The point of establishing a national public broadcasting service was to insure a balanced approach to content.  Unfortunately PBS has become, in the minds of many, far too liberal in its programming and thus in violation of its original charter.  The main thrust of the legislation was to continue with its educational programming, something that could be questioned today since it is no longer the University Of The Air it had once been as NET.  There are no college courses air for credit now any primary or secondary courses worthy of the name of education.  Too many studies have shown that Sesame Street has little benefit as an educational program or course of instruction.  Yet each year millions are spent broadcasting this program and many others like it.  Indeed, much of the content for PBS can be seen as a make work program for what crudely passes as educational filler bereft of substantial content.  But be that as it may, I doubt we will see much change until depression hits and underscores the need for reform.

Instead, I really do not see the need to engage in all the content that is bought from other sources rather than developed in this country.  One wonders why there is the obvious bent towards British produced television programming.  What first started as buying older British sitcoms has now turned to buying first run British productions and at extremely high prices.  I loved the old Dave Allen At Large series, great comedy and far superior to the more commercial Benny Hill Show that aired on one of the three main networks.  But not everything British was good.  Some of it was downright lousy.  But the question becomes, why does PBS need to compete with the networks and the cable channels?  I fail to see that was a part of the original charter by Congress.  The answer is simply.  Those who are the programmers, the managers, and all the other professionals decided that they should be paid more in line with their brothers at the commercial networks.  And in order to make sure that their pay is closer to those levels we get dunned every month for pledges and donations.  Frankly, if Downtown Abbey had become available next year I am sure that so many of the cultured elite would stand ready to make sure we see it in all it glory and no one would have missed a beat.  None of its content is time sensitive and it is, for the most part, a loose historical fiction.  In fact, mos of the British television is not time sensitive and can be bought year later at greatly reduced prices.  So one wonders why PBS feels obligated to buy expensive content.  Its design was never intended to compete with commercial television and yet that is its very actions.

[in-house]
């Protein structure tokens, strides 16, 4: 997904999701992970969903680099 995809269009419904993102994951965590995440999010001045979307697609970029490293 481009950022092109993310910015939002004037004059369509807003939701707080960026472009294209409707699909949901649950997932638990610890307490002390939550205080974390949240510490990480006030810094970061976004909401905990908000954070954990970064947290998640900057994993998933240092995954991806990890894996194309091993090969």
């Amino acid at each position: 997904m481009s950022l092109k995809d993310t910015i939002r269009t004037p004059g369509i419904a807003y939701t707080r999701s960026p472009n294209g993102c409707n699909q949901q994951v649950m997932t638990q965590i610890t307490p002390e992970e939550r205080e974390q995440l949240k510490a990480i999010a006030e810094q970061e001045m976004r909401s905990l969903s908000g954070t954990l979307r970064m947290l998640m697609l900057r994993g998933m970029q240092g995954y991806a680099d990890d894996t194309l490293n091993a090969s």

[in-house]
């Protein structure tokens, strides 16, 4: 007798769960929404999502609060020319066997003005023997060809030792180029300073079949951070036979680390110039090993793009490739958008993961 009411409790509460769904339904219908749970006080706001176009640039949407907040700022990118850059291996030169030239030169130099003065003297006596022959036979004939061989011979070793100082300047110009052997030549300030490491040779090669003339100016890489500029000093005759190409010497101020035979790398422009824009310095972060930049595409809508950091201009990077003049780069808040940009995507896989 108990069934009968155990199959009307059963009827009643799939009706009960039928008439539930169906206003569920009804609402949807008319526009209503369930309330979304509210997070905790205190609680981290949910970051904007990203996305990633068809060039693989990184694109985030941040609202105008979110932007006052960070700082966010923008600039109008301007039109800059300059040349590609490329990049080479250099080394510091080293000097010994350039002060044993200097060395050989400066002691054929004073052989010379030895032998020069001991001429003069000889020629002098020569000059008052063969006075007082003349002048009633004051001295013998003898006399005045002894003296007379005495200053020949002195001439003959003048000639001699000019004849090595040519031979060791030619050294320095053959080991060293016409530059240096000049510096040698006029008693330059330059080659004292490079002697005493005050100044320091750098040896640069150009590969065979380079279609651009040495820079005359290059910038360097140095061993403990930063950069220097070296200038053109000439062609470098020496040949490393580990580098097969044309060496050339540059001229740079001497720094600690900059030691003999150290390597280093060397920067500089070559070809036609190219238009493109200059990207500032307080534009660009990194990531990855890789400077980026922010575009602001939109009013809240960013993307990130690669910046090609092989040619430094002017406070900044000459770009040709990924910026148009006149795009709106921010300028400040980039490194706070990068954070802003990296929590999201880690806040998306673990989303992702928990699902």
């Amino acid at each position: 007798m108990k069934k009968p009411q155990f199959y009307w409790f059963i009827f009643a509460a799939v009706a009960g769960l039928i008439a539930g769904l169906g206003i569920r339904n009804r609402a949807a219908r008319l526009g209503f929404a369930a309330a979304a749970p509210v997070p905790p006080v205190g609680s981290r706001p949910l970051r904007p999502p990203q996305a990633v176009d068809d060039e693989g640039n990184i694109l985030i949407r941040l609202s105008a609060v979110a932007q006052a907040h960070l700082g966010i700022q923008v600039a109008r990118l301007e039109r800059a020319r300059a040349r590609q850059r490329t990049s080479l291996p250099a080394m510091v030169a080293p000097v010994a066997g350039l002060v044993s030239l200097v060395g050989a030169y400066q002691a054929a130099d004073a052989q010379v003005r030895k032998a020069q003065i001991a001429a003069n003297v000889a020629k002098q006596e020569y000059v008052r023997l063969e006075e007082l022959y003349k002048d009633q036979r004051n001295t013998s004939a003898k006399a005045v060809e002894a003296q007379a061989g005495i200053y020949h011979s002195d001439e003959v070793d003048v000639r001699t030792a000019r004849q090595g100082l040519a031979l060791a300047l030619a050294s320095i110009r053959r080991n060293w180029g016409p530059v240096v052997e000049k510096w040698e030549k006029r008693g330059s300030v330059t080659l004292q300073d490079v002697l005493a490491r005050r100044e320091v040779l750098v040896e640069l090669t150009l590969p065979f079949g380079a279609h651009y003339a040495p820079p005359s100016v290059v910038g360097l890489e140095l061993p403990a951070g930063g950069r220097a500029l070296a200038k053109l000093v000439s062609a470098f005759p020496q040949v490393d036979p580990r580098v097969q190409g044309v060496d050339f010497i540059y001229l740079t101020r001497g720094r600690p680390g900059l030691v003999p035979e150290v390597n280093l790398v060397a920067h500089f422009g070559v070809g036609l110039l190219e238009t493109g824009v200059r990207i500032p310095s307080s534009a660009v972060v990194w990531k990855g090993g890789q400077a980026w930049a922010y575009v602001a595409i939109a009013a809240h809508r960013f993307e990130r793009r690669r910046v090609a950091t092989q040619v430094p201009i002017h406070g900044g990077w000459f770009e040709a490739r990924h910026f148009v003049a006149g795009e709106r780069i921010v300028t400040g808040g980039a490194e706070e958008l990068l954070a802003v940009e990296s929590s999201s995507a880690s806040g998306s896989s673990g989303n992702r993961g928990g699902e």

Perhaps it is time to ask whether we really need PBS any more.  Given the number of channels on cable and satellite transmissions isn’t PBS just another contender for space according to what people are willing to pay.  One of the basic problems with bundled services is that the more popular programing subsidises the junk that most of us would never want to watch nor pay for.  Frankly, I think bundling of services should be illegal.  Let individuals pay for the content they with to view and let those that cannot attract paying viewers leave the airways.  Films that bomb at the box office are rarely ever seen, why should television programming be any different?  If the social elite wish to view Downtown Abbey like television programming, let them pay for it.  But I, for one, will not be dunned into contributing to programming, which, for the most part, I never watch.  Let PBS start broadcasting more true educational content for we shall surely need it for the future.  I would rather see The Great Courses broadcast each day on a variety of subjects.  We need that type of educational content availability more than we need Downtown Abbey historical fiction at excessively high prices.